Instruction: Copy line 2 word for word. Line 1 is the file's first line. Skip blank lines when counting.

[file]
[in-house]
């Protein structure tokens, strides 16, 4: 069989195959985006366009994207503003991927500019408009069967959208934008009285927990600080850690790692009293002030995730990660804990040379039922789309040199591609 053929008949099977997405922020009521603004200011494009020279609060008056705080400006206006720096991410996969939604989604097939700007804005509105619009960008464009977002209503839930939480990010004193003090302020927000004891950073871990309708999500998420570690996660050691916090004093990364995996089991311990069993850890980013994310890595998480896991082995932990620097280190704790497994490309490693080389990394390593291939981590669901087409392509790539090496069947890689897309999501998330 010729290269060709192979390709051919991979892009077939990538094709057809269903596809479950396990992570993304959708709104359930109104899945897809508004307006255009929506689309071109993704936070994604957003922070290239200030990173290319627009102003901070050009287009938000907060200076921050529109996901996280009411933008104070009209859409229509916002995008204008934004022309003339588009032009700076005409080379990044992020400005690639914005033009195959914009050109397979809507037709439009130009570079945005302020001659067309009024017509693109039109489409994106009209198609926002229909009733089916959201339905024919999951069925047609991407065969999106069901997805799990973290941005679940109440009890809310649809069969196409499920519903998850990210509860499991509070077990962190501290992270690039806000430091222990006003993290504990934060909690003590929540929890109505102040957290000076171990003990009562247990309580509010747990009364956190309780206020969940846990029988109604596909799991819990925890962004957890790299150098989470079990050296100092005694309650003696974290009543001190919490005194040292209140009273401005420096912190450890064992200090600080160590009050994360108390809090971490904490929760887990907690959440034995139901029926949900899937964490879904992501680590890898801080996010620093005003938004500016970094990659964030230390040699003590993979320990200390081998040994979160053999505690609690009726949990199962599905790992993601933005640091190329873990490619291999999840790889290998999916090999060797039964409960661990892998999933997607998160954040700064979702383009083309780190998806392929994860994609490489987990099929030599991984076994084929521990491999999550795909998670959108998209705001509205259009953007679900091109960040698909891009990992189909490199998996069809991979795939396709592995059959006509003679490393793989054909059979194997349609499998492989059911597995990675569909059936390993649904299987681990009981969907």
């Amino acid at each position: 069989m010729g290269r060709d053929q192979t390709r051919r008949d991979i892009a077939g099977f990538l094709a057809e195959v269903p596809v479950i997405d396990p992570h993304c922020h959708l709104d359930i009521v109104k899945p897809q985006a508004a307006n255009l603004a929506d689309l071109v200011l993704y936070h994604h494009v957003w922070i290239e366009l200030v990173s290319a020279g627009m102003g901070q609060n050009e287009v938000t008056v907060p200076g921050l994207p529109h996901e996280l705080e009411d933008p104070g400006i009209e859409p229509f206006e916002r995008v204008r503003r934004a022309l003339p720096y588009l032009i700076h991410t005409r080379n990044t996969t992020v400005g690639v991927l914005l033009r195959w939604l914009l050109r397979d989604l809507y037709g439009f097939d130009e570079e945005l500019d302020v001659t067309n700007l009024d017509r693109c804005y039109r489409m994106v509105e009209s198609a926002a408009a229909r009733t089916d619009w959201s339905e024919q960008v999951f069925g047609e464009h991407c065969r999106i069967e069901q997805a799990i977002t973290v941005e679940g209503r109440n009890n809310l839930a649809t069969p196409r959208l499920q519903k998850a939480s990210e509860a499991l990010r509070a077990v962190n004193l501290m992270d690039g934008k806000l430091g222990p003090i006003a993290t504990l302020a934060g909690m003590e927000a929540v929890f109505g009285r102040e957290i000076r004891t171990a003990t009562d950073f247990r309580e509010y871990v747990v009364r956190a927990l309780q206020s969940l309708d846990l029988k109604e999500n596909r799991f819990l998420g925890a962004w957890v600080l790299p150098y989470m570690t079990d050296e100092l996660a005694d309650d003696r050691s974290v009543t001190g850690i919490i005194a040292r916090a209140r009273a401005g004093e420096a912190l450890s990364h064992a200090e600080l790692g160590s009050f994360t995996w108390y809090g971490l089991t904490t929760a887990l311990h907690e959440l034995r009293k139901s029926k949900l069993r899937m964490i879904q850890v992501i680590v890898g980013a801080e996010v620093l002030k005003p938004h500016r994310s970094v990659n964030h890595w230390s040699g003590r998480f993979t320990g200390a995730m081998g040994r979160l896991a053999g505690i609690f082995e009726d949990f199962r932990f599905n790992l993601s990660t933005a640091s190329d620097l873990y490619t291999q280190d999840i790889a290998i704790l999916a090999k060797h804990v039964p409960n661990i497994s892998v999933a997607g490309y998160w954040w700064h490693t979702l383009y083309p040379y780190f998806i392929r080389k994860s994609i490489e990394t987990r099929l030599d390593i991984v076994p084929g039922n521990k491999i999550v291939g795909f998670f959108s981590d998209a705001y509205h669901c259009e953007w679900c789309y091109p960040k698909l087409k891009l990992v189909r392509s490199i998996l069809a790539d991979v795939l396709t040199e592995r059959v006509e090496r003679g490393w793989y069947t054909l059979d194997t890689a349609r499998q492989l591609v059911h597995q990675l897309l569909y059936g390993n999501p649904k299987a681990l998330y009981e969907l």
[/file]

């Protein structure tokens, strides 16, 4: 069989195959985006366009994207503003991927500019408009069967959208934008009285927990600080850690790692009293002030995730990660804990040379039922789309040199591609 053929008949099977997405922020009521603004200011494009020279609060008056705080400006206006720096991410996969939604989604097939700007804005509105619009960008464009977002209503839930939480990010004193003090302020927000004891950073871990309708999500998420570690996660050691916090004093990364995996089991311990069993850890980013994310890595998480896991082995932990620097280190704790497994490309490693080389990394390593291939981590669901087409392509790539090496069947890689897309999501998330 010729290269060709192979390709051919991979892009077939990538094709057809269903596809479950396990992570993304959708709104359930109104899945897809508004307006255009929506689309071109993704936070994604957003922070290239200030990173290319627009102003901070050009287009938000907060200076921050529109996901996280009411933008104070009209859409229509916002995008204008934004022309003339588009032009700076005409080379990044992020400005690639914005033009195959914009050109397979809507037709439009130009570079945005302020001659067309009024017509693109039109489409994106009209198609926002229909009733089916959201339905024919999951069925047609991407065969999106069901997805799990973290941005679940109440009890809310649809069969196409499920519903998850990210509860499991509070077990962190501290992270690039806000430091222990006003993290504990934060909690003590929540929890109505102040957290000076171990003990009562247990309580509010747990009364956190309780206020969940846990029988109604596909799991819990925890962004957890790299150098989470079990050296100092005694309650003696974290009543001190919490005194040292209140009273401005420096912190450890064992200090600080160590009050994360108390809090971490904490929760887990907690959440034995139901029926949900899937964490879904992501680590890898801080996010620093005003938004500016970094990659964030230390040699003590993979320990200390081998040994979160053999505690609690009726949990199962599905790992993601933005640091190329873990490619291999999840790889290998999916090999060797039964409960661990892998999933997607998160954040700064979702383009083309780190998806392929994860994609490489987990099929030599991984076994084929521990491999999550795909998670959108998209705001509205259009953007679900091109960040698909891009990992189909490199998996069809991979795939396709592995059959006509003679490393793989054909059979194997349609499998492989059911597995990675569909059936390993649904299987681990009981969907």